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gender identity

Andrew C Patterson, Gerry Veenstra
OBJECTIVES: Intersectionality theory proposes that each combination of social categories derived from gender, race and nationality, such as immigrant White man or native-born Black woman, is associated with unique social experiences. We tested the potential of intersectionality theory for explicating racial inequalities in Canada by investigating whether Black-White health inequalities are conditioned by gender and immigrant status in a synergistic way. METHODS: Our dataset comprised 10 cycles (2001-2013) of the Canadian Community Health Survey...
October 20, 2016: Canadian Journal of Public Health. Revue Canadienne de Santé Publique
Jae M Sevelius, Madeline B Deutsch, Robert Grant
INTRODUCTION: Globally, transgender ("trans") women are one of the key populations most disproportionately impacted by HIV. Pre-exposure prophylaxis (PrEP) is the newest and most promising biomedical HIV prevention intervention to date. This paper reviews relevant literature to describe the current state of the science and describes the potential role of PrEP among trans women, including a discussion of unique considerations for maximizing the impact of PrEP for this vulnerable population...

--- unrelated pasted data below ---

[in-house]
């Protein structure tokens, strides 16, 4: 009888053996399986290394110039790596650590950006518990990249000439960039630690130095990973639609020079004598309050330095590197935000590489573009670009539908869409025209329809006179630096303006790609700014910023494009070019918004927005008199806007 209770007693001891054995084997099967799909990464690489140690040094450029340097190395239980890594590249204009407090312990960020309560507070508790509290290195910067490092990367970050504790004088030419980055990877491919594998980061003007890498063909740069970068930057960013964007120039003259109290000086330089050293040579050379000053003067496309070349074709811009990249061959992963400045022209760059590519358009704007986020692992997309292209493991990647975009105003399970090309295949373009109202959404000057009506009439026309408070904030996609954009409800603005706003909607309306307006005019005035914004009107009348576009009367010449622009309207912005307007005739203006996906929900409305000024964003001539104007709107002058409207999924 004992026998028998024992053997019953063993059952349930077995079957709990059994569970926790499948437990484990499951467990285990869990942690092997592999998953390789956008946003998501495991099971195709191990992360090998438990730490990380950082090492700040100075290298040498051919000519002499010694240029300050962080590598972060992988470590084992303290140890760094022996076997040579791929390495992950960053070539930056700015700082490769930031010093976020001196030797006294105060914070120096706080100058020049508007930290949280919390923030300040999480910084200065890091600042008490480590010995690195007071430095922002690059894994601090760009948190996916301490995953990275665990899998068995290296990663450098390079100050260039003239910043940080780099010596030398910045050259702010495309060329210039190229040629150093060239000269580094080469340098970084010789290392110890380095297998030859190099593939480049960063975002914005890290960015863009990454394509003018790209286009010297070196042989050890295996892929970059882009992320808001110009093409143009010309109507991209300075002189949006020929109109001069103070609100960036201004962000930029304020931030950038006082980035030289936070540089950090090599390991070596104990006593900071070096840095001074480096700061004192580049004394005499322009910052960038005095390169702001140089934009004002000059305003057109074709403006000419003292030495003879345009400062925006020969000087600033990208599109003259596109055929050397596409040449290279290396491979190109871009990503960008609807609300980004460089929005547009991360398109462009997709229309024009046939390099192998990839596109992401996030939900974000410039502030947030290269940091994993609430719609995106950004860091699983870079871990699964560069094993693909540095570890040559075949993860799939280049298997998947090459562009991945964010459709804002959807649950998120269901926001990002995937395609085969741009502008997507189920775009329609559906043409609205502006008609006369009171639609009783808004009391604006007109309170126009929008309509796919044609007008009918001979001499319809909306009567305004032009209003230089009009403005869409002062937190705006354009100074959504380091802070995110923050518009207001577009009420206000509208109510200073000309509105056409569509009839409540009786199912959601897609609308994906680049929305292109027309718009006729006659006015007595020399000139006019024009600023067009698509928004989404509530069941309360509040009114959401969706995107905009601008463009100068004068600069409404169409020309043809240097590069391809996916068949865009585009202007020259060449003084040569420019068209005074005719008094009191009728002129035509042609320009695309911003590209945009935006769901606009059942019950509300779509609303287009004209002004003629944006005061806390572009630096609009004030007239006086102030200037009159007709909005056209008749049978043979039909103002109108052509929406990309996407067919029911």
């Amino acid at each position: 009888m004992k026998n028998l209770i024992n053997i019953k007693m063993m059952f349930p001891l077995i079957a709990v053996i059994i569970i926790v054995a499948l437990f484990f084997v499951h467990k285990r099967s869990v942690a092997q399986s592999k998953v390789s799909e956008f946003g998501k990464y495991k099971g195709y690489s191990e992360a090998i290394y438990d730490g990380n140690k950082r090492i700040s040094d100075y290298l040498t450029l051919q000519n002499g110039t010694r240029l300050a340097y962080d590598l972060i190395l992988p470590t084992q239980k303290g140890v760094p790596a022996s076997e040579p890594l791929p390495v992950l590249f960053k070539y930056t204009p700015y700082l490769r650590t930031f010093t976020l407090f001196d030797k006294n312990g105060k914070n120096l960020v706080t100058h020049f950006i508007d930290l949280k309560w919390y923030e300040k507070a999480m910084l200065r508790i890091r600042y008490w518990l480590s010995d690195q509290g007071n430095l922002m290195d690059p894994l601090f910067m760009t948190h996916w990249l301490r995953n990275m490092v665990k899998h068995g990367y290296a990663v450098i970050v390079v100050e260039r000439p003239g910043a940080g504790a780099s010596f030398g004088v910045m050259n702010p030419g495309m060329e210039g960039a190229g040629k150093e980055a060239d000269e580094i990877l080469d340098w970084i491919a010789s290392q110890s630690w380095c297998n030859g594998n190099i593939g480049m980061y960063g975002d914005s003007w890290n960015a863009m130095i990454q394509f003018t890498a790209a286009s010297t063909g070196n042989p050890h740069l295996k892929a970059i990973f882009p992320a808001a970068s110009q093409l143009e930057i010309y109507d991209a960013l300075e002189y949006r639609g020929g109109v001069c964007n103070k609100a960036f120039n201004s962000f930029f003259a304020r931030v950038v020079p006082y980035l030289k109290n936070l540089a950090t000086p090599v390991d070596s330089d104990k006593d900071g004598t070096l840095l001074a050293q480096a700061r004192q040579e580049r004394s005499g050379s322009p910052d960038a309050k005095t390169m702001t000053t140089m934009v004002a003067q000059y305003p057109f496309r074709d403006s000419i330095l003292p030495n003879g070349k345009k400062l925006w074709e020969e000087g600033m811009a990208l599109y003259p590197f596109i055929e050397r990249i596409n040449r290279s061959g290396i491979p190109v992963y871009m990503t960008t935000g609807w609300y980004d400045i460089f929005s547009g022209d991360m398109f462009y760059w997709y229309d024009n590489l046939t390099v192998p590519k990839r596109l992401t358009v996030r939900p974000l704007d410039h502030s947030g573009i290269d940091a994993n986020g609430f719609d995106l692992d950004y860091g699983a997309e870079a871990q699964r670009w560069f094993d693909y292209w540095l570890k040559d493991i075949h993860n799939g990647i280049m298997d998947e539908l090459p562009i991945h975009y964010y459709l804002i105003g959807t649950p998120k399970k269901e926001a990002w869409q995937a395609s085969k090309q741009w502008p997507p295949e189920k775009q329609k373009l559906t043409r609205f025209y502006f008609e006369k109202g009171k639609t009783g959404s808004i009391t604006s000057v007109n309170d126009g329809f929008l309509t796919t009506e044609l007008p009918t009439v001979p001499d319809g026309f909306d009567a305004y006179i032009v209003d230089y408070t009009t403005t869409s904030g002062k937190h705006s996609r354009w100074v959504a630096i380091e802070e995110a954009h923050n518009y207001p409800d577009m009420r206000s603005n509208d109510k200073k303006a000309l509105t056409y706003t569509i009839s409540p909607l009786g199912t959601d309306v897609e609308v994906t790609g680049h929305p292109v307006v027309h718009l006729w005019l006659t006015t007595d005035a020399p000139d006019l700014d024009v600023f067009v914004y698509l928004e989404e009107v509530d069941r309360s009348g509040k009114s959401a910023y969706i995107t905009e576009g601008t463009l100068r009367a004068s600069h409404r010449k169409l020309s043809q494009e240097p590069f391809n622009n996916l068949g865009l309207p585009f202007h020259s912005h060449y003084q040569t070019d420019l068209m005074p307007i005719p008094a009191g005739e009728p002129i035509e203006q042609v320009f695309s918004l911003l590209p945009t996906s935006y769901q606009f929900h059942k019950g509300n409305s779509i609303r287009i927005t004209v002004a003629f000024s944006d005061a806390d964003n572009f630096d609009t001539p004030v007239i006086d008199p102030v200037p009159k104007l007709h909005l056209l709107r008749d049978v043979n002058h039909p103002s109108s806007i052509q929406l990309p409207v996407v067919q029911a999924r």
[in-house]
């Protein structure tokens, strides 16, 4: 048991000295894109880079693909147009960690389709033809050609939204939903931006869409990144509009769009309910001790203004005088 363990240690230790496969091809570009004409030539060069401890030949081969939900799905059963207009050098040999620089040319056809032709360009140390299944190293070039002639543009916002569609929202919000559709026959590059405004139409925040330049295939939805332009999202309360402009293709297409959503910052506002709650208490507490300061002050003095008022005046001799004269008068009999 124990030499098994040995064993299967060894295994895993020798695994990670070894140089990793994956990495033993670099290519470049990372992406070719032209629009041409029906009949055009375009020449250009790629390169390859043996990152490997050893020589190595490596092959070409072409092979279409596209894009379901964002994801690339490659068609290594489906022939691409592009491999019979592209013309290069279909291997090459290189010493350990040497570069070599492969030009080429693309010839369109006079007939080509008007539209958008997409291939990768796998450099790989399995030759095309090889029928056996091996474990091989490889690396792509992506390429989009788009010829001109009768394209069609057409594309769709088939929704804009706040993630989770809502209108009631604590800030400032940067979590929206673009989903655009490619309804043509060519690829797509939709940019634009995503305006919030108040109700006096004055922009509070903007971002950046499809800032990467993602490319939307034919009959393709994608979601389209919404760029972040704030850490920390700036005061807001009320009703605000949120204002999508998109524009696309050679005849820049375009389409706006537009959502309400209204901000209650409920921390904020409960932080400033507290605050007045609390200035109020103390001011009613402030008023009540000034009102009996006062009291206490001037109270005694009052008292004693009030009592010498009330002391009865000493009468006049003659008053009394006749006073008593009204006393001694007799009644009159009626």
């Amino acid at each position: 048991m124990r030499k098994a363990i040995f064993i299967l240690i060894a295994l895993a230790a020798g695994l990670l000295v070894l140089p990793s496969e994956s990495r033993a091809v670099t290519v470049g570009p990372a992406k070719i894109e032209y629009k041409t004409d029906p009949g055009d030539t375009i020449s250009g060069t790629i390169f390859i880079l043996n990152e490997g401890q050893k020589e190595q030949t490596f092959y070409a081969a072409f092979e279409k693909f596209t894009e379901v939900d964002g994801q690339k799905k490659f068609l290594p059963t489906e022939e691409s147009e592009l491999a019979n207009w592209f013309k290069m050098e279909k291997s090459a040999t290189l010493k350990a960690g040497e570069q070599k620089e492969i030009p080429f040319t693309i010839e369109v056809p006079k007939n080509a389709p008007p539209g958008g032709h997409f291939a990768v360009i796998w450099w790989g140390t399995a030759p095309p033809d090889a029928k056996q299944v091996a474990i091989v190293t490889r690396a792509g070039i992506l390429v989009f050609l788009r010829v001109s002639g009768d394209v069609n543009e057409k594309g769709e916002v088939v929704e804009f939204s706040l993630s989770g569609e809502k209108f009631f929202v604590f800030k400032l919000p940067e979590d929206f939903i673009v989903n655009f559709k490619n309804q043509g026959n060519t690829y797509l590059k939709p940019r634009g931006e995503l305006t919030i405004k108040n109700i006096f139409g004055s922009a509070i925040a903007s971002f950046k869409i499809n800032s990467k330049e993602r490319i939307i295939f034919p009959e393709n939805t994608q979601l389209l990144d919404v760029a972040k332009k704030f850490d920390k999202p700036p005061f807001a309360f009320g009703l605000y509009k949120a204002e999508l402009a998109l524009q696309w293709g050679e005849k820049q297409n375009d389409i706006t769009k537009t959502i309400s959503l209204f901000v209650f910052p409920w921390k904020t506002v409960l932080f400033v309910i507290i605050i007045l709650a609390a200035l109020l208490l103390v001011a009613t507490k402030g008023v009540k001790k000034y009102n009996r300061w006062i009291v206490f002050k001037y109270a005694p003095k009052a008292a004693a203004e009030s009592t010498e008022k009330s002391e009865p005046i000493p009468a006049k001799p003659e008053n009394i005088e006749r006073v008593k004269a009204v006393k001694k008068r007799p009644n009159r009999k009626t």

2016: Journal of the International AIDS Society
Heather Kelly, Gaven Lin, Narayan Sankaran, Jing Xia, Sridhar Kalluri, Simon Carlile
OBJECTIVE: To develop, in Australian English, the first mixed-gender, multi-talker matrix sentence test. DESIGN: Speech material consisted of a 50-word base matrix whose elements can be combined to form sentences of identical syntax but unpredictable content. Ten voices (five female and five male) were recorded for editing and preliminary level equalization. Elements were presented as single-talker sentences-in-noise during two perceptual tests: an optimization phase that provided the basis for further level correction, and an evaluation phase that perceptually validated those changes...
October 19, 2016: International Journal of Audiology
Katrina Kubicek
Research investigating intimate partner violence (IPV) among sexual minorities is limited. The research that does exist has found that rates of IPV are similar to or higher than the rates found for heterosexual women, the most commonly studied population in this area. This limited research has resulted in a dearth of prevention/intervention programs targeted for these populations. While some may argue that existing IPV programs can be used for these populations, this review presents an argument for more targeted work with sexual minority populations, using young men who have sex with men (YMSM) as an example...
October 18, 2016: Trauma, Violence & Abuse
Carmen Jiménez-Castells, Jorick Vanbeselaere, Sonja Kohlhuber, Bärbel Ruttkowski, Anja Joachim, Katharina Paschinger
BACKGROUND: The porcine nodule worm Oesophagostomum dentatum is a strongylid class V nematode rather closely related to the model organism Caenorhabditis elegans. However, in contrast to the non-parasitic C. elegans, the parasitic O. dentatum is an obligate sexual organism, which makes both a gender and developmental glycomic comparison possible. METHODS: Different enzymatic and chemical methods were used to release N-glycans from male and female O. dentatum as well as from L3 and L4 larvae...